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Biomedical devices

Biomedical devices

Contact lenses monitor glucose in tears

28 Jun 2018 Salomé Guillaumin 
Glucose monitoring lenses
A previous glucose monitoring lens (left) contains obvious electrodes and is based on glucose oxidase, which requires frequent recalibration with fresh blood. The new glucose lens has no electronic parts. In room lights the lens is clear (centre), but UV lighting reveals changes in fluorescence in response to glucose (right).

In 2014, over 422 million people worldwide were suffering from diabetes mellitus. Three types of diabetes exist, and all affect the production of insulin, either because the pancreas cannot produce enough insulin, or due to an inappropriate response of the cells to insulin, a hormone that is secreted in response to high glucose in the blood.

Diabetes, due to high levels of glucose in the blood, can cause neurologic, ophthalmologic, nephropathic and cardiologic disorders, as well as birth defects in infants born from diabetic mothers. Diabetic patients need to assess their glycaemia several times per day, using a blood glucose self-testing device. Despite the existence of non-invasive devices, this is challenging for the patient. An alternative to blood glucose monitoring would be of great interest for diabetic patients.

With this aim, Joseph Lakowicz and his team at the University of Maryland have developed a more convenient way to read glucose, from tears, using glucose-sensitive silicone hydrogel contact lenses. Glucose concentration in tears follows the concentration in blood within five minutes, so such measurements should be accurate (J. Biomed. Opt. 23 057005).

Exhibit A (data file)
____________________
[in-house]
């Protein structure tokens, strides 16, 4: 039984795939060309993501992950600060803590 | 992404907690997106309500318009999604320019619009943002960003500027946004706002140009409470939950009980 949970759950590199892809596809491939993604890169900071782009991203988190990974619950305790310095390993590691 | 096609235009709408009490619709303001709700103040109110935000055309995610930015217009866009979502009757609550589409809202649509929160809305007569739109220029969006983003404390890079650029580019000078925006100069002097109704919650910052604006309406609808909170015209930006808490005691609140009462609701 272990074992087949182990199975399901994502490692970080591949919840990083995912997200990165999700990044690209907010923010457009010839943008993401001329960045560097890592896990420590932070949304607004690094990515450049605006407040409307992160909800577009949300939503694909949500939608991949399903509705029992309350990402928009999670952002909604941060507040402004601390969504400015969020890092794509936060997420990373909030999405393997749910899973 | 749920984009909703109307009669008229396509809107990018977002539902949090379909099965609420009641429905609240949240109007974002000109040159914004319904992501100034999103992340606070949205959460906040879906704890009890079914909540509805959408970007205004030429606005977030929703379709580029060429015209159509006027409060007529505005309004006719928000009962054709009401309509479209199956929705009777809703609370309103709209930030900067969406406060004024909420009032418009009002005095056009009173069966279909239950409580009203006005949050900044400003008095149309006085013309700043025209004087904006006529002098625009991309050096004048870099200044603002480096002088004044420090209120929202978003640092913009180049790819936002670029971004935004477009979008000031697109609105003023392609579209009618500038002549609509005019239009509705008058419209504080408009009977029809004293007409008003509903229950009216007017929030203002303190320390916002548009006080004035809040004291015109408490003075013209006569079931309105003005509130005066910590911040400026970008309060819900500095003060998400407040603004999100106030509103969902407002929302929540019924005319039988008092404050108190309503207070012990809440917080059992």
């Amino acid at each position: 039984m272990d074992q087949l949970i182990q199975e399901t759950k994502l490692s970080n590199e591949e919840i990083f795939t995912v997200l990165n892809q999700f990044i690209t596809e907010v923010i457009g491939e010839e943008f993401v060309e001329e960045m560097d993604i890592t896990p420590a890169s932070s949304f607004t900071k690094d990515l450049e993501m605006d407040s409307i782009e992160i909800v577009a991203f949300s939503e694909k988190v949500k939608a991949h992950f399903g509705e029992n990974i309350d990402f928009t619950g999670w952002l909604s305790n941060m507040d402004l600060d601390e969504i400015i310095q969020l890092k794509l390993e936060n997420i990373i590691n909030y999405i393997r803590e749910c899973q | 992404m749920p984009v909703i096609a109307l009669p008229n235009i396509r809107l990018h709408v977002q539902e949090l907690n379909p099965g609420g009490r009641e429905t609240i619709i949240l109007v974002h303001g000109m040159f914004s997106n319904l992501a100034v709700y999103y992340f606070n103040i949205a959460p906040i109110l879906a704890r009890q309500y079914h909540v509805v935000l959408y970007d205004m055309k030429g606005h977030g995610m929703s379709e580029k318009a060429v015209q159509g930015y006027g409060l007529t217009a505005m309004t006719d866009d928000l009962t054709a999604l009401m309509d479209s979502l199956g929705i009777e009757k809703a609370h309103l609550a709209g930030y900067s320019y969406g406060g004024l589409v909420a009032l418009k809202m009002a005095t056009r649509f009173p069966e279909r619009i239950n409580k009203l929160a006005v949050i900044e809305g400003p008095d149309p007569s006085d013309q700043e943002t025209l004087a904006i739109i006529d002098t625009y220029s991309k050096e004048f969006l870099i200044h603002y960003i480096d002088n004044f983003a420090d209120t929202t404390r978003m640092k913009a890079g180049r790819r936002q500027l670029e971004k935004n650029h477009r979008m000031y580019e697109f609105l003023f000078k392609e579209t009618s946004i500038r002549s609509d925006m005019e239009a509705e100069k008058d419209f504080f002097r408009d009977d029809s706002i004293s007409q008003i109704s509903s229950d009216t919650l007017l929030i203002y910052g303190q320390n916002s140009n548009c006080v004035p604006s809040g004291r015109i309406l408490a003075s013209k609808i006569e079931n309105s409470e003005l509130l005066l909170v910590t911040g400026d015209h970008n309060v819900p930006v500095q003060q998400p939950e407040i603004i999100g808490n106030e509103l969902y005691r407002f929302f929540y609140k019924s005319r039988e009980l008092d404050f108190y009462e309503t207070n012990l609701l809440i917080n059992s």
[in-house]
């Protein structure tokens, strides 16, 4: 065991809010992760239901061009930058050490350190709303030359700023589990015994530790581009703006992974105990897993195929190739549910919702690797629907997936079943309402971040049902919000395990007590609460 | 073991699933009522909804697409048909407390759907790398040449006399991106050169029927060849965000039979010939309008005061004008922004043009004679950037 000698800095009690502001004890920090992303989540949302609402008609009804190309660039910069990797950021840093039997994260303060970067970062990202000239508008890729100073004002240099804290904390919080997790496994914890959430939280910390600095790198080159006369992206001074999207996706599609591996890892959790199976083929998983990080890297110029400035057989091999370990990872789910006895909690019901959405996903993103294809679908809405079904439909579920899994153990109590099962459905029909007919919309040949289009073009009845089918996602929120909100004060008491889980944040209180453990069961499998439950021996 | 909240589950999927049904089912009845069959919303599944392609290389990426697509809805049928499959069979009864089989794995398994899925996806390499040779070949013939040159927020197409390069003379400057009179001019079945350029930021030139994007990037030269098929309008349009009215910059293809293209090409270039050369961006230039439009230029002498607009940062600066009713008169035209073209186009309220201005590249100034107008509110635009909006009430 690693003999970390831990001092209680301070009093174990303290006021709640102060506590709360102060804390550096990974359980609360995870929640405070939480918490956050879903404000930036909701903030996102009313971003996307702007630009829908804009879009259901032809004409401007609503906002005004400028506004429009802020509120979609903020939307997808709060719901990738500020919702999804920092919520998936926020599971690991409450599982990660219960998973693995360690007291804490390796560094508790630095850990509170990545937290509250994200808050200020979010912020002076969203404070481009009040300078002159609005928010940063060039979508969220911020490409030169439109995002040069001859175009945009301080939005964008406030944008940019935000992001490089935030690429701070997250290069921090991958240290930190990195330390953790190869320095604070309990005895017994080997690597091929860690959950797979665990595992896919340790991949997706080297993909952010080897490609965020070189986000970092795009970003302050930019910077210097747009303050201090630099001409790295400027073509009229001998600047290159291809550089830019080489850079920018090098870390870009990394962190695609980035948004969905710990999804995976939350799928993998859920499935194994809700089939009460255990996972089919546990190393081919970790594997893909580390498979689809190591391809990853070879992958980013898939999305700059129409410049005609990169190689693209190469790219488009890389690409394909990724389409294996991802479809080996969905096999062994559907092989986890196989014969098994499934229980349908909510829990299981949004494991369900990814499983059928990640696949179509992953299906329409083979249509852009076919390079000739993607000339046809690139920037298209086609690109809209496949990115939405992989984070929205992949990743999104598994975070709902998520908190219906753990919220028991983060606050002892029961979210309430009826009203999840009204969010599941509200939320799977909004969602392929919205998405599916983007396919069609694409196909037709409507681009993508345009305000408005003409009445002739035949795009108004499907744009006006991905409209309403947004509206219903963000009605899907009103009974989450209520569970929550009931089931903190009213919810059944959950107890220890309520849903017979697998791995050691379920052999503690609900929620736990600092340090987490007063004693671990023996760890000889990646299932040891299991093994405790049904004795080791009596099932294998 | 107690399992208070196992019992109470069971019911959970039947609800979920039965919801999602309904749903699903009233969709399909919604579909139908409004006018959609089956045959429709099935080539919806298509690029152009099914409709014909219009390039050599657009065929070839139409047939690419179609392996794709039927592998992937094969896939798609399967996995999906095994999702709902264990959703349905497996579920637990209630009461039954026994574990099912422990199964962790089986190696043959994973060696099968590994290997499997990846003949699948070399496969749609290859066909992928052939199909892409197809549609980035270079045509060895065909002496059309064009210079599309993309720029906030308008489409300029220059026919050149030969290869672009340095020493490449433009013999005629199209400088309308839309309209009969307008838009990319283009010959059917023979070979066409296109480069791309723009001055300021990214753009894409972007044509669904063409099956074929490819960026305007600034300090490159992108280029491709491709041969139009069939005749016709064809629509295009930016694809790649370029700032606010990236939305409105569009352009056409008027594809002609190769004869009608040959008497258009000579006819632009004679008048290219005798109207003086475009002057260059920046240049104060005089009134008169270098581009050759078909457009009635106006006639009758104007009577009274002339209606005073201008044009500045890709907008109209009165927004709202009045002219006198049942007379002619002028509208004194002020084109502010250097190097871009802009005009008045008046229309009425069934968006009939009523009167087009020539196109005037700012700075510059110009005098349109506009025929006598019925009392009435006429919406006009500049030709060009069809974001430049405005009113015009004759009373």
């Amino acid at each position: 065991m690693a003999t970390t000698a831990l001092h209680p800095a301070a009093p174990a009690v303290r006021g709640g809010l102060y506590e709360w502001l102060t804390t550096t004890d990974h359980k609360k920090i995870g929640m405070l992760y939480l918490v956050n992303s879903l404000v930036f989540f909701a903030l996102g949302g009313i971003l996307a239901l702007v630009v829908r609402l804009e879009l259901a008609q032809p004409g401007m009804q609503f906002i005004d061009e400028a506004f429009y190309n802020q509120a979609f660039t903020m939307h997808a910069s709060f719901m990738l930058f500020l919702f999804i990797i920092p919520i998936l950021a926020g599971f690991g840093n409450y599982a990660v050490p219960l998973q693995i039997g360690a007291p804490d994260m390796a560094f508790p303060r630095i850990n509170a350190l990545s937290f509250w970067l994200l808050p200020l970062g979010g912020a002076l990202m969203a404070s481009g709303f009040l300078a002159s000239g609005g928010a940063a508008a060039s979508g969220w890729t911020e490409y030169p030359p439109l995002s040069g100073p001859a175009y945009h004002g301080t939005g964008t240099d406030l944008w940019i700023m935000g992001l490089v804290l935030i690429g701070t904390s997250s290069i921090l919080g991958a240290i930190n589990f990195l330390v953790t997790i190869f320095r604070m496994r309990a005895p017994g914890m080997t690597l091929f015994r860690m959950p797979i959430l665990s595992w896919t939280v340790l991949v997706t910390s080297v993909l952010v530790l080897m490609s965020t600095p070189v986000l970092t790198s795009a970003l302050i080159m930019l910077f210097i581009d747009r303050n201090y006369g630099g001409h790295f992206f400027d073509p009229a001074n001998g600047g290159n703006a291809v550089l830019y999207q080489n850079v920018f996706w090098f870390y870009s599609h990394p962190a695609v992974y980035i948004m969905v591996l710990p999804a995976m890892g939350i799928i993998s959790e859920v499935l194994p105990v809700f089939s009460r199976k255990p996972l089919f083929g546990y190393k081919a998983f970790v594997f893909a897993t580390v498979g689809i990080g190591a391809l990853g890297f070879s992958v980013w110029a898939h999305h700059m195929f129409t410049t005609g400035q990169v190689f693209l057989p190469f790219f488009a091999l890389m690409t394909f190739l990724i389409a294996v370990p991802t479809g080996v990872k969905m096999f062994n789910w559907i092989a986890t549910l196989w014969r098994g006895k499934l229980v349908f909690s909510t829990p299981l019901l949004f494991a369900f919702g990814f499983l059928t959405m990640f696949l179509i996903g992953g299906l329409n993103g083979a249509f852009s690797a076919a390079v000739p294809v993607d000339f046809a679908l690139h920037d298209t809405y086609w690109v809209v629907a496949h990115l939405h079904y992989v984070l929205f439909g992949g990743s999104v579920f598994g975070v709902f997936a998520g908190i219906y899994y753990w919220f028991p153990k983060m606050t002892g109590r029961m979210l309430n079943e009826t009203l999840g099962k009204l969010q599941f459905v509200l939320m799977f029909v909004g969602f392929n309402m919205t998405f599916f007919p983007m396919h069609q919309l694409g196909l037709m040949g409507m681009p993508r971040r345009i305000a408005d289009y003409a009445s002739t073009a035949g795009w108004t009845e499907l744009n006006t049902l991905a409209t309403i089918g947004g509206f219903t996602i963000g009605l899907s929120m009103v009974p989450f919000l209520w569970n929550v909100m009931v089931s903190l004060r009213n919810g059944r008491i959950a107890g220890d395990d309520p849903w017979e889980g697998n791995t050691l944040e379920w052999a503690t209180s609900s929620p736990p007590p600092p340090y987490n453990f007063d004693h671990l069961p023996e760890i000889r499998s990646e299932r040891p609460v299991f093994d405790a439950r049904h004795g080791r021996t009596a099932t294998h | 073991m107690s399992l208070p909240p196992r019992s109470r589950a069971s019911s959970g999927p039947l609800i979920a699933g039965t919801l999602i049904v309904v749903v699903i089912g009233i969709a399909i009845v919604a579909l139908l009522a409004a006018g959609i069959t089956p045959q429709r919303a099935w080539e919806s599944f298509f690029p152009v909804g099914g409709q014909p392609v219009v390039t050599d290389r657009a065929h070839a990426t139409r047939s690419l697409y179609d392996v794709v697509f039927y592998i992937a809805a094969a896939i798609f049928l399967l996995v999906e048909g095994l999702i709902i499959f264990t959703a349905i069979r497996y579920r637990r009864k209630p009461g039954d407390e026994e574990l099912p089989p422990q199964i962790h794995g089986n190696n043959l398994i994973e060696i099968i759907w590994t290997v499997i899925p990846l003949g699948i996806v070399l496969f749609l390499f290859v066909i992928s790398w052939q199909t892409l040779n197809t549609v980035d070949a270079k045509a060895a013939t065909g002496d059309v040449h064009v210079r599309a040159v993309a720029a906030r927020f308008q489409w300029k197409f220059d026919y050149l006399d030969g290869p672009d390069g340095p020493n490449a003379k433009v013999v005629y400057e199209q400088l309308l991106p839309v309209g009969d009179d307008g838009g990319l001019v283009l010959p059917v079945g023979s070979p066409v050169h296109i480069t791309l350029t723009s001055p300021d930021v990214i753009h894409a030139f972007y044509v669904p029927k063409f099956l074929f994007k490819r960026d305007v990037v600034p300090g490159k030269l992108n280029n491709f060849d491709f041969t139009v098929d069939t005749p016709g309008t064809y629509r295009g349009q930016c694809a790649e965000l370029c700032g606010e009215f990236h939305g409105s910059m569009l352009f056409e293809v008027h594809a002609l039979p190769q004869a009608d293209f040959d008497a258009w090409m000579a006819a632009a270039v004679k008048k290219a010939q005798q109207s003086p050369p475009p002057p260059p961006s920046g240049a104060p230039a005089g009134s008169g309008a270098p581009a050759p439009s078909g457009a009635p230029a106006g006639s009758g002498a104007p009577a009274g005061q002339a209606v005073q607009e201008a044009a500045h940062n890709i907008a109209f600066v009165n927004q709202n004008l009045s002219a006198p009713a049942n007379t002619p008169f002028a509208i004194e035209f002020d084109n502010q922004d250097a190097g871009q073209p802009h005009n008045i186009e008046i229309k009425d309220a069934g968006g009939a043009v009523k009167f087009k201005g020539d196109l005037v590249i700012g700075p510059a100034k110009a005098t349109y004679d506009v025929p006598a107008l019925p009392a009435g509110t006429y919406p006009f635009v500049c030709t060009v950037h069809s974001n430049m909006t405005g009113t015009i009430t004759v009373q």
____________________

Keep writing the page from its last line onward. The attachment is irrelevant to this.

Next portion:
The presence of an interface between the silicone and water regions in a typical silicone hydrogel lens provides the opportunity to create the glucose-sensitive lenses. The water regions act as channels for tear fluid transport and the silicone-rich regions allow a high transport of oxygen, since the capacity of the lens to transport oxygen defines the duration of its wearability by the patient.

Silicone hydrogel

 The system works thanks to the glucose-sensitive fluorophore Quin-C18, which contains a boronic acid that binds sugars. Quin-C18 fluorescence can be observed under an ultraviolet lamp. However, the device that will be used to detect the fluorophore in the lens is not yet determined. New technology such as a complementary metal–oxide–semiconductor (CMOS) camera could be used.

Lakowicz, and co-authors Ramachandram Badugu and Edward Albert Reece, observed that the fluorescence of the fluorophore Quin-C18 decreased when the concentration of glucose increased. There was no signal loss from the fluorophore after multiple rinses. Also, long storage (three months) did not seem to affect the lens’ response to glucose.

The researchers also demonstrated that glucose binding is reversible, by looking at the binding of fructose, which has a high affinity for boronic acid, after glucose binding. However, the minor amount of fructose in tears is not expected to affect the glucose measurements.

Glucose parameters

Besides their important potential for monitoring glucose in tears of diabetic patients, these lenses could also be used to detect other molecules or pathologies of the eye, for example for diagnosis of dry eye disease.


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